Windhoek-Namibia’s agricultural bank is looking towards the horizon for greener pastures in pursuit of diversifying its financing for the loan book, thereby reducing reliance on the Treasury.
Agribank’s quest to find its El Dorado has seen the bank plugging seepages in expenditure, employing efficient measures to generate new business for loan disbursements and collection of what is owed.
Ultimately the bank wants to portray an image of a reliable development financing institution that, while playing its socio-economical role of agro-financing, is able to attract external funding.
To get there the bank has already rolled out a financing product that does not require collateral for communal farmers. That product alone brought in N$13 million worth of business since its launch in April and is expected to perform well in the coming months.
Already the finances for the 2016/17 fiscal year ended March 31, 2017 indicates that the bank was able to turn in a whopping N$138.3 million in profits. The caveat though is that N$76.2 million of the profits were only reflected in the financial books, because of the new accounting provisions used to cater for bad debts.
For the 2017 financial statements, Agribank adopted a change in the method of provision of advances from a general provision based on outstanding loan balances, to a specific method based on individual loan accounts.
This individual account provisioning is in line with the Bank of Namibia’s guidelines for commercial banks, says Agribank chief executive officer Sakaria Nghikembua.
However, the N$62.1 million profit is still a sizeable sum when compared to the N$7.3 million profit registered in 2015/16 and N$47.4 million registered in 2014/15. Profits for 2013/14 stood at N$88,6 million.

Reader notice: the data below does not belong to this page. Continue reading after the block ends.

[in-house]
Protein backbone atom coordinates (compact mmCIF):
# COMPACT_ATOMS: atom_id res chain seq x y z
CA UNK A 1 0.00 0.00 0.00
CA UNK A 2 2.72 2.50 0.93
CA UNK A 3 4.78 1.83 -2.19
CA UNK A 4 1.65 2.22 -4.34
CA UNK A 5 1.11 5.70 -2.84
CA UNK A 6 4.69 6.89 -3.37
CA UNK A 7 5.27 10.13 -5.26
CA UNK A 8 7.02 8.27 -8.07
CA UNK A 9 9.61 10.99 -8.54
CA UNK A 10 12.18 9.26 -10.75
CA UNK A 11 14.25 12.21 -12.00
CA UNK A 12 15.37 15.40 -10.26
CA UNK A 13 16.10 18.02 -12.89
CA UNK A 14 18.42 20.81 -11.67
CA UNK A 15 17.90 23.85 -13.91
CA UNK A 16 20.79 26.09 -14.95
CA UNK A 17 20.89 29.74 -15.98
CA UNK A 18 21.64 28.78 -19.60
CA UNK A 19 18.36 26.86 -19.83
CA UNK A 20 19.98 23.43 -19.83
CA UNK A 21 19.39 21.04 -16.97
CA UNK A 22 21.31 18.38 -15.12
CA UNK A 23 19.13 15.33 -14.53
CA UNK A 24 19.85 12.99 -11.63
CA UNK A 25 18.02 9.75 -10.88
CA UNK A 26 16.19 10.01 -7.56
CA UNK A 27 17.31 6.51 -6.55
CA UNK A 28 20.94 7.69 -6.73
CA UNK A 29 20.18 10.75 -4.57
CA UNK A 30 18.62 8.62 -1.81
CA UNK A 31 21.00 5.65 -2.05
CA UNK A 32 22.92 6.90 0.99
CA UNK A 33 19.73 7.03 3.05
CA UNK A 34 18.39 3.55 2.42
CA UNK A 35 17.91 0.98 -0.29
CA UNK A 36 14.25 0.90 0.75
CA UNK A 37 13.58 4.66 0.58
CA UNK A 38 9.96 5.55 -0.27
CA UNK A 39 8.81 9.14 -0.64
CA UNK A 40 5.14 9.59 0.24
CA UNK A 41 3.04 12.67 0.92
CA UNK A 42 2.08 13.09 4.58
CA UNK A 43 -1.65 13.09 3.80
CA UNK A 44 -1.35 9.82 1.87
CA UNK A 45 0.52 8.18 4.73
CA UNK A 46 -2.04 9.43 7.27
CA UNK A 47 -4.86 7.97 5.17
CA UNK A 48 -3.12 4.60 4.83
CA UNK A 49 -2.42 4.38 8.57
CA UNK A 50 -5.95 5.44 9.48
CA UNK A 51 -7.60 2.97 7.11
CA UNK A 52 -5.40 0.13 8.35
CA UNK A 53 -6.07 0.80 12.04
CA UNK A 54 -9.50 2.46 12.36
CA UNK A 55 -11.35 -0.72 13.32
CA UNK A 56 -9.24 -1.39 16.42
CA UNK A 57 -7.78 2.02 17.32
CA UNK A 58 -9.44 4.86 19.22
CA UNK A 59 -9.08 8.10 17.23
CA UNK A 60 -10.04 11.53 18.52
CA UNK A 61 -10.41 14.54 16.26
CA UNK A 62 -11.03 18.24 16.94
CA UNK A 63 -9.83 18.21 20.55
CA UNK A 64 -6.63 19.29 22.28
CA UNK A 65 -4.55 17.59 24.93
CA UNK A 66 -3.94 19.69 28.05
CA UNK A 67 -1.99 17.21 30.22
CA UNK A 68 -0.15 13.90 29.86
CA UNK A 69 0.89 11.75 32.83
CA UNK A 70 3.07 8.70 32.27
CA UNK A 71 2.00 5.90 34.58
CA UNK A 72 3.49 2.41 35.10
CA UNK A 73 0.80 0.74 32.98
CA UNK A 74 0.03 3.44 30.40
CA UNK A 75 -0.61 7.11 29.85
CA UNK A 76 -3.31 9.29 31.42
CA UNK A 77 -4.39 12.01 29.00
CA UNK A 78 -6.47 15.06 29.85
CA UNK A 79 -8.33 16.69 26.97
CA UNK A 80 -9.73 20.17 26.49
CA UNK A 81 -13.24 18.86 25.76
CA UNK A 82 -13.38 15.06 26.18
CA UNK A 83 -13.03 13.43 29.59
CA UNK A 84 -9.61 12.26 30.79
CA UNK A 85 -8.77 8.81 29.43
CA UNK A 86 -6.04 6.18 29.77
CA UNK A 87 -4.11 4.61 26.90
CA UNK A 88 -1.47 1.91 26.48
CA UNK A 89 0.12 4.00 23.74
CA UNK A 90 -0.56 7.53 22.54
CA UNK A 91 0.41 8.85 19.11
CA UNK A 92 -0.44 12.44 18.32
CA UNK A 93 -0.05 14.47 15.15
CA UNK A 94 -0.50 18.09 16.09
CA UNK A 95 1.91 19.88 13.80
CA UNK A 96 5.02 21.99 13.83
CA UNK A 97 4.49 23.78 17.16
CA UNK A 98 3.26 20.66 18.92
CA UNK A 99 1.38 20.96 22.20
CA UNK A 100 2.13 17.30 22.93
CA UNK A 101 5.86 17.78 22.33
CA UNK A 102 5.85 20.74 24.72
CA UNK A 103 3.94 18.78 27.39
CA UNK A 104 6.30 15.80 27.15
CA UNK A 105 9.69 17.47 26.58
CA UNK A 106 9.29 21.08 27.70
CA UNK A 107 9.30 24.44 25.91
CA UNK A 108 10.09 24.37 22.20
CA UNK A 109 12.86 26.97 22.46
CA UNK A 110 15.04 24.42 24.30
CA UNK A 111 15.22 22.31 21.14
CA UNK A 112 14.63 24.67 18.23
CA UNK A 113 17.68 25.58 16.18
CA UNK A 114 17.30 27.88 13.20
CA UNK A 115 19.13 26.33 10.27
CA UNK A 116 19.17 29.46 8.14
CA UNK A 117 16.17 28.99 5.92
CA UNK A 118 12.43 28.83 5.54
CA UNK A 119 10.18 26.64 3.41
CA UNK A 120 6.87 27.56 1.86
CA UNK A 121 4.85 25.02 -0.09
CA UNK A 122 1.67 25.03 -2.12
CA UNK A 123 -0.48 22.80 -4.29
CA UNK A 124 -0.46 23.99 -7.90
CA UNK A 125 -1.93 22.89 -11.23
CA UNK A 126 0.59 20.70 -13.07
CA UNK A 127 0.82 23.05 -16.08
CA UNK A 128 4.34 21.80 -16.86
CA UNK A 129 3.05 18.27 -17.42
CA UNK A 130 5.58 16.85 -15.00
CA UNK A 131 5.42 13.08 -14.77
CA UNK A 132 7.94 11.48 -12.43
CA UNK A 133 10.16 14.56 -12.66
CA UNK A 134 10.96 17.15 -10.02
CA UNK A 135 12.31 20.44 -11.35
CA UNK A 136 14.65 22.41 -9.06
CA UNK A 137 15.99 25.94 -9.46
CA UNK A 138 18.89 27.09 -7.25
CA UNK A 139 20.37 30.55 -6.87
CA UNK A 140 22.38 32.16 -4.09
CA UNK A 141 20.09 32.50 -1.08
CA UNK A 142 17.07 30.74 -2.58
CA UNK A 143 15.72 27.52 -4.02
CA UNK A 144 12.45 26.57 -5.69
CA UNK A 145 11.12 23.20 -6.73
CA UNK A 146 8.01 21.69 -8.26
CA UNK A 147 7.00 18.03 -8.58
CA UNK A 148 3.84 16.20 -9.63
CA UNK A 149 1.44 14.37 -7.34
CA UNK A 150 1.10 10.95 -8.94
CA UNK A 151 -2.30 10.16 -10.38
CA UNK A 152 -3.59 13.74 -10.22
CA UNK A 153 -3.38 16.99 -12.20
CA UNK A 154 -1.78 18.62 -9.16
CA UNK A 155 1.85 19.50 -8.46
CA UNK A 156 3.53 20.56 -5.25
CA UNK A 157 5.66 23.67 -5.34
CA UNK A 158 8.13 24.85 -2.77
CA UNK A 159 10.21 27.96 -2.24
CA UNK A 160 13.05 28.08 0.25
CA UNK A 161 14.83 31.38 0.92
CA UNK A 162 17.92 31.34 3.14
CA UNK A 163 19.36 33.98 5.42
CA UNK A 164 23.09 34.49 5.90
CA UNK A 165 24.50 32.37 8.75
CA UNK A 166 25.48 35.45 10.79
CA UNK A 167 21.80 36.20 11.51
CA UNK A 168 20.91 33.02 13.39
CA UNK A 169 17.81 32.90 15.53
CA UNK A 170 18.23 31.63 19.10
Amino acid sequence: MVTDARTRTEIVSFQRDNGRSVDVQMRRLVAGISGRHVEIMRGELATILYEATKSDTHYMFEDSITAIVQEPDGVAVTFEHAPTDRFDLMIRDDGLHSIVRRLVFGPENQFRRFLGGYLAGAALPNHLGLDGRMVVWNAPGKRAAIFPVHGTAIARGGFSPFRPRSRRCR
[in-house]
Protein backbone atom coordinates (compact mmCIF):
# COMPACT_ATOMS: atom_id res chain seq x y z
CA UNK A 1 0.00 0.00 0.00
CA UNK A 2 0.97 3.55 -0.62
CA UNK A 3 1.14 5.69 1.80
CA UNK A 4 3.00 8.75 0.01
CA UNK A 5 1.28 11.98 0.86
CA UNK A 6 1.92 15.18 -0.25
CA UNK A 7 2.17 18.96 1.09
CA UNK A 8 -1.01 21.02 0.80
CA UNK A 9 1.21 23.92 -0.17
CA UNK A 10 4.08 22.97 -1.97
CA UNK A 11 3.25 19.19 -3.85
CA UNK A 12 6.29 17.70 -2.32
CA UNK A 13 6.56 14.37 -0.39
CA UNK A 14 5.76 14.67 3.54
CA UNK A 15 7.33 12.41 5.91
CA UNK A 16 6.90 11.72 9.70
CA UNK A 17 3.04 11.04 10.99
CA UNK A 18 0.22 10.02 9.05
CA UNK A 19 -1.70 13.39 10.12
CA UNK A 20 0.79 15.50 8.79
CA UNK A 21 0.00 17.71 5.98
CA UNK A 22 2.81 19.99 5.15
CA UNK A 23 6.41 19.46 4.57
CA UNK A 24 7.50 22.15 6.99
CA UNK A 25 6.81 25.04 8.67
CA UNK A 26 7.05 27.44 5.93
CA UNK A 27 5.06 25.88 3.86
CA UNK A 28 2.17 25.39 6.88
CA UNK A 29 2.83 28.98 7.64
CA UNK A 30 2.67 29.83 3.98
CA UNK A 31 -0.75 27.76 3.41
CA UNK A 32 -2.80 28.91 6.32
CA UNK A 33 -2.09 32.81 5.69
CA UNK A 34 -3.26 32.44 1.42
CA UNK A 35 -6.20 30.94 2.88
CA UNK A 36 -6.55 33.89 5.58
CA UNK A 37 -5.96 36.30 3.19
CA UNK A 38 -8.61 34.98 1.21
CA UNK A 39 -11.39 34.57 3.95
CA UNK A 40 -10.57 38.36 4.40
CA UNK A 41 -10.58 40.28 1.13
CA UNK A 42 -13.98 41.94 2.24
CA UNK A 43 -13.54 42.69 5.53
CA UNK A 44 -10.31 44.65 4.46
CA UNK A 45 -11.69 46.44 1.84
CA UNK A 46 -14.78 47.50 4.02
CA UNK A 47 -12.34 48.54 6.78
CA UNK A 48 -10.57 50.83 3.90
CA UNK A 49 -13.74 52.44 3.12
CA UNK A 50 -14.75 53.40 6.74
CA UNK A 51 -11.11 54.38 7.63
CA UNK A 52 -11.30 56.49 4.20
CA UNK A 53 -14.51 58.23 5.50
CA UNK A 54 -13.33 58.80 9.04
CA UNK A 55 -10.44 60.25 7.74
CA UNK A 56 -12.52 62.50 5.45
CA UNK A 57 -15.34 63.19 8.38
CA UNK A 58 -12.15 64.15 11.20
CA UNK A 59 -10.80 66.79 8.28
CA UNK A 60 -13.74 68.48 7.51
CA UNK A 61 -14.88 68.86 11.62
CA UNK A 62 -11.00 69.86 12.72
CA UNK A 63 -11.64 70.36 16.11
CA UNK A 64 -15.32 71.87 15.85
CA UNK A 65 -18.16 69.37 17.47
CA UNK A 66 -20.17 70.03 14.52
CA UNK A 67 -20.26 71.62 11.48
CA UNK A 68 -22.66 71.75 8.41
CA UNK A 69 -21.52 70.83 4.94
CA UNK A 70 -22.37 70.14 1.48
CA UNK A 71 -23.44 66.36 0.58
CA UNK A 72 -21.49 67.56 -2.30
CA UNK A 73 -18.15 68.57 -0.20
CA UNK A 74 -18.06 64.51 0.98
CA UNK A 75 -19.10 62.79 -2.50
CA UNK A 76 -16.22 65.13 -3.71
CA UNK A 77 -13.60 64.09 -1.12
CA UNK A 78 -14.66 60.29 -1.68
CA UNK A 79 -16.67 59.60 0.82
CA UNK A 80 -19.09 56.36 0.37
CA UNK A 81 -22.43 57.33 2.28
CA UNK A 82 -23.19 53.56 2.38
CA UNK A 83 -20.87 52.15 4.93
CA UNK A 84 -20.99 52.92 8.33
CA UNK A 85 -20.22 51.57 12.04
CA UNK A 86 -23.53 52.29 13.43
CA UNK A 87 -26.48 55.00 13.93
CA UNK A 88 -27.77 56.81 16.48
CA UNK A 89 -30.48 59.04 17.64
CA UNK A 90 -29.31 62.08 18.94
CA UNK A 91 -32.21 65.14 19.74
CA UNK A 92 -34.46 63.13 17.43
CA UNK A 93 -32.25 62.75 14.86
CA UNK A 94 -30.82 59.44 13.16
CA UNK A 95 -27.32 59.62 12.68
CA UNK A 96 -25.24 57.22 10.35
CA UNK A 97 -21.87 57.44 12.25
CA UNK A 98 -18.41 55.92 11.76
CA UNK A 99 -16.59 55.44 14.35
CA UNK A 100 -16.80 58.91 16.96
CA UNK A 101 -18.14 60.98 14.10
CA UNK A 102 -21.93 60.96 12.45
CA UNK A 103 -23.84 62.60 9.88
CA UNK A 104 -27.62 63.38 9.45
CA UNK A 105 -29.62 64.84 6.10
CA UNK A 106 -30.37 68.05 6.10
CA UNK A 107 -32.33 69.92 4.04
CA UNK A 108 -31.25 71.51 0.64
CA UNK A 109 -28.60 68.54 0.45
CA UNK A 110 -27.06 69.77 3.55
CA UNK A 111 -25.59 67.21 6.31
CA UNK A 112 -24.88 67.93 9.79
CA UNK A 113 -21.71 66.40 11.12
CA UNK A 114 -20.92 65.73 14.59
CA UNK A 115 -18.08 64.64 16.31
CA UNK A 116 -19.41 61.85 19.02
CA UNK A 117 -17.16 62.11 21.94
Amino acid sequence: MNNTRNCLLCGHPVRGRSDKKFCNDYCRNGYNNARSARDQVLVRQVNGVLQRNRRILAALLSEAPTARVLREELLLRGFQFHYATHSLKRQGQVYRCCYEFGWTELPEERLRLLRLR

Nghikembua says the rise in profits this year compared to the last two years was due to “focusing on the right things, such as expenditure management, ensuring that expenditures do not run away.”
There is also focus on business generation to have timely disbursements of funds and collection of earnings from loans disbursed.
The collection of outstanding of loans has also helped – despite early and misplaced fears of a backlash after the bank procured the services of debt collectors in mid-February.
To date, the bank has collected N$56 million of the arrears through debt collectors, while the internal legal collection department recouped N$30 million.
The bank says it could collect between N$70 million and N$100 million in the next trimester.
Meanwhile, going forward Agribank is looking to roll out its non-collateral loan products to emerging farmers. Currently, the products are available to communal farmers that earn a salary.
They are required to pay back the loan using their salaries.
The N$13 million worth of loans were used to buy fertiliser, seed, livestock, farming equipment, including tractors, and fencing.
Further, the other aim is to “implement a new loan book funding strategy”, whilst continuing to embed a high performance culture in the business.
“The bank is currently in the process of re-engineering critical business processes in order to improve customer service. Identified data integrity issues will also be addressed,” Nghikembua said.